The eventual behavior we hope the individual will achieve is the independent use of public transportation. This is a complex behavior with several layers of skills. Parents should use successive approximations to reach the desired behavior. In other words, start by leading a trip with the child and explicitly discuss where are they headed and how do they know where they are going. During later trips on the same route, the parent should turn to her son or daughter and have them tell the parent where they should board the train or bus and when they should get off. Have the child identify where public maps and other information are displayed. Review on each trip safety procedures and what to do when something unexpected occurs. The next step in the process involves having the older child travel one stop along a familiar route unescorted by the parent. Enlist older siblings or family friends in the process. They can wait for the individual with autism at the next stop or they can unobtrusively observe the individual on the train or bus and give feedback to the parent as to the appropriateness of his or her behavior. The number of stops that the individual travels unescorted should be extended as the person’s skills and confidence level increase. Once the individual masters a given route, then other routes can be explored as well as transferring between different modes of transportation, i.e., from buses to trains and vice versa. To increase the individual’s intrinsic interest in the travel training the final destinations should be meaningful and pleasurable (e.g. a favorite museum, restaurant, store, a friend’s house, an aquarium, etc.).

Part of the planning of the outings should include how to deal with sensory integration issues. Many individuals on the autism spectrum are sensitive to sounds and smells. The sound of screeching subway car breaks or the hiss of pneumatic lifts on buses can be excruciating and may trigger an emotional outburst. MP3 players or portable video gaming systems with earphones can help the individual cope with the overwhelming sounds. One way to deal with overwhelming smells is to have the individual carry a handkerchief that has been sprayed with a fragrance that the individual finds soothing.

Parents should consider enlisting assistance in travel training when it appears that their efforts are not producing the desired results. Under the Individuals with Disabilities Education Act (IDEA) students have an Individualized Education Program (IEP). Travel training goals can be written into the IEP. A young child’s IEP goals can include pedestrian skills. Once the child reaches age 14 his or her transition plan can include learning how to use mass transit. A second source of assistance for the school-aged child is summer programs. Some summer programs explicitly train students on the autism spectrum to use mass transit. When an individual reaches post-secondary age parents can enlist the assistance of private post-secondary programs and social service agencies as well as state offices of developmental disabilities and vocational rehabilitative services to provide travel training services.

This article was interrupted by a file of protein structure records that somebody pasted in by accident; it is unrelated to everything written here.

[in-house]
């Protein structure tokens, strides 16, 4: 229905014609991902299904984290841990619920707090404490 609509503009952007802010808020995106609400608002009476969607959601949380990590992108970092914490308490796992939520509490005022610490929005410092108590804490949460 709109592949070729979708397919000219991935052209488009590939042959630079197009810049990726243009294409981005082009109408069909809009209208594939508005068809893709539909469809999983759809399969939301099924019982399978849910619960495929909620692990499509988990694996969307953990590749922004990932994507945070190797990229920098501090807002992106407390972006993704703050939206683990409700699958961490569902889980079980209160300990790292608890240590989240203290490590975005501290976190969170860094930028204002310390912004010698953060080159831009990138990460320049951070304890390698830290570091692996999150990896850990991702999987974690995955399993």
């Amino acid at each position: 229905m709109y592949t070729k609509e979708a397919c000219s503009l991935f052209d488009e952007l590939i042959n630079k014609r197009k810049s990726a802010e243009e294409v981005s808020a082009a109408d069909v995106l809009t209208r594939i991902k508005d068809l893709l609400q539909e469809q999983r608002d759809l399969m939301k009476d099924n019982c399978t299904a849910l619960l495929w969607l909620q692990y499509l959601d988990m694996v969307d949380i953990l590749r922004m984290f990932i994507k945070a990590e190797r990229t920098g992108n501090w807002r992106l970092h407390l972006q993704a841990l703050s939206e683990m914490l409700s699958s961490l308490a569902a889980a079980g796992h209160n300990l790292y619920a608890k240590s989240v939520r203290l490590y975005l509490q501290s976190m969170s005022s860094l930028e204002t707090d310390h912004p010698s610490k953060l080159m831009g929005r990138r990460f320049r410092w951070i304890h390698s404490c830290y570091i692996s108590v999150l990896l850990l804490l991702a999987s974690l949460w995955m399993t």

Before enrolling an individual with autism in a travel training program, the parent should ask for a copy of the curriculum. The National Dissemination Center for Children with Disabilities ( website has an excellent document entitled Travel Training for Youth with Disabilities (1996) which outlines best practices of travel training programs. It is a useful document to help in writing IEP goals and evaluating a travel training program. Mastery of travel training skills not only increases a person on the autism spectrum’s confidence and employability, but also reduces the burden on the family of always having to drive or escort the person. Systematic travel training helps insure safe and successful independent travel.

Dr. Ernst VanBergeijk is the Associate Dean and Executive Director of New York Institute of Technology’s Vocational Independence Program. He is also a research associate at the Yale Child Study Center’s Developmental Disabilities Clinic and is assigned to the autism unit. The publication of this article was made possible by a grant from the National Institute of Health, LRP grant (Number, L30HD053966-01).